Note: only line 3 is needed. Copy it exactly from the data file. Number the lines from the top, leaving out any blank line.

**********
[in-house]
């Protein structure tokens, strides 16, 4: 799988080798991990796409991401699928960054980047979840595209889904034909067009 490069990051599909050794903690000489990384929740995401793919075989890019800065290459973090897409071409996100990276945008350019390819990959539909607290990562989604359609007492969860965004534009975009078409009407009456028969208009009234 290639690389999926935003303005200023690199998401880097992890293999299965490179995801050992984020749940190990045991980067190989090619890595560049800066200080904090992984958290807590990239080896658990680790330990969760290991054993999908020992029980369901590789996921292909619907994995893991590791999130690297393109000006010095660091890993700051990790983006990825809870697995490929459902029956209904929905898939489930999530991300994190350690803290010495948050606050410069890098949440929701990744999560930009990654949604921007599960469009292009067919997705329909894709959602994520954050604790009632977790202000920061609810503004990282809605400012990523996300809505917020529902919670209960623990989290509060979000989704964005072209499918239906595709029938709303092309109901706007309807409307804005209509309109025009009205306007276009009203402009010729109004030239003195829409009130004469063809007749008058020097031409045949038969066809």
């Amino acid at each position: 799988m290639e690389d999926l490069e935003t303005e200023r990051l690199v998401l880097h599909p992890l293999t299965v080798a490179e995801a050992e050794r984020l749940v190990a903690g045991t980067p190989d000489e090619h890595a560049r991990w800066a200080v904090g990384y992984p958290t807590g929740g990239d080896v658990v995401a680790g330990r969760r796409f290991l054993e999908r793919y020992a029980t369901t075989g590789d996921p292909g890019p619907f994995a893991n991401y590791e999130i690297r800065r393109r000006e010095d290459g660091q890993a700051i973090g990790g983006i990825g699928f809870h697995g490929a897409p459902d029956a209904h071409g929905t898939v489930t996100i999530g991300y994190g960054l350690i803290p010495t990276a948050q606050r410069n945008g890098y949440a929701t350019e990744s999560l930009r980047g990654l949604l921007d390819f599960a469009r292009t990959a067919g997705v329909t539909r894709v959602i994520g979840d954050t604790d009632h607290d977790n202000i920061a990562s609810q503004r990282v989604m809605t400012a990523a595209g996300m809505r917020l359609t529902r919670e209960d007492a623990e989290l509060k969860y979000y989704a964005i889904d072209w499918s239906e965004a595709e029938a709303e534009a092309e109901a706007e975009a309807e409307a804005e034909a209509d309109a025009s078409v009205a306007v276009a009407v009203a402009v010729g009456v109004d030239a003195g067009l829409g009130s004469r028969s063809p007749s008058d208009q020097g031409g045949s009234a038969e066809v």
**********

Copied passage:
């Amino acid at each position: 799988m290639e690389d999926l490069e935003t303005e200023r990051l690199v998401l880097h599909p992890l293999t299965v080798a490179e995801a050992e050794r984020l749940v190990a903690g045991t980067p190989d000489e090619h890595a560049r991990w800066a200080v904090g990384y992984p958290t807590g929740g990239d080896v658990v995401a680790g330990r969760r796409f290991l054993e999908r793919y020992a029980t369901t075989g590789d996921p292909g890019p619907f994995a893991n991401y590791e999130i690297r800065r393109r000006e010095d290459g660091q890993a700051i973090g990790g983006i990825g699928f809870h697995g490929a897409p459902d029956a209904h071409g929905t898939v489930t996100i999530g991300y994190g960054l350690i803290p010495t990276a948050q606050r410069n945008g890098y949440a929701t350019e990744s999560l930009r980047g990654l949604l921007d390819f599960a469009r292009t990959a067919g997705v329909t539909r894709v959602i994520g979840d954050t604790d009632h607290d977790n202000i920061a990562s609810q503004r990282v989604m809605t400012a990523a595209g996300m809505r917020l359609t529902r919670e209960d007492a623990e989290l509060k969860y979000y989704a964005i889904d072209w499918s239906e965004a595709e029938a709303e534009a092309e109901a706007e975009a309807e409307a804005e034909a209509d309109a025009s078409v009205a306007v276009a009407v009203a402009v010729g009456v109004d030239a003195g067009l829409g009130s004469r028969s063809p007749s008058d208009q020097g031409g045949s009234a038969e066809v």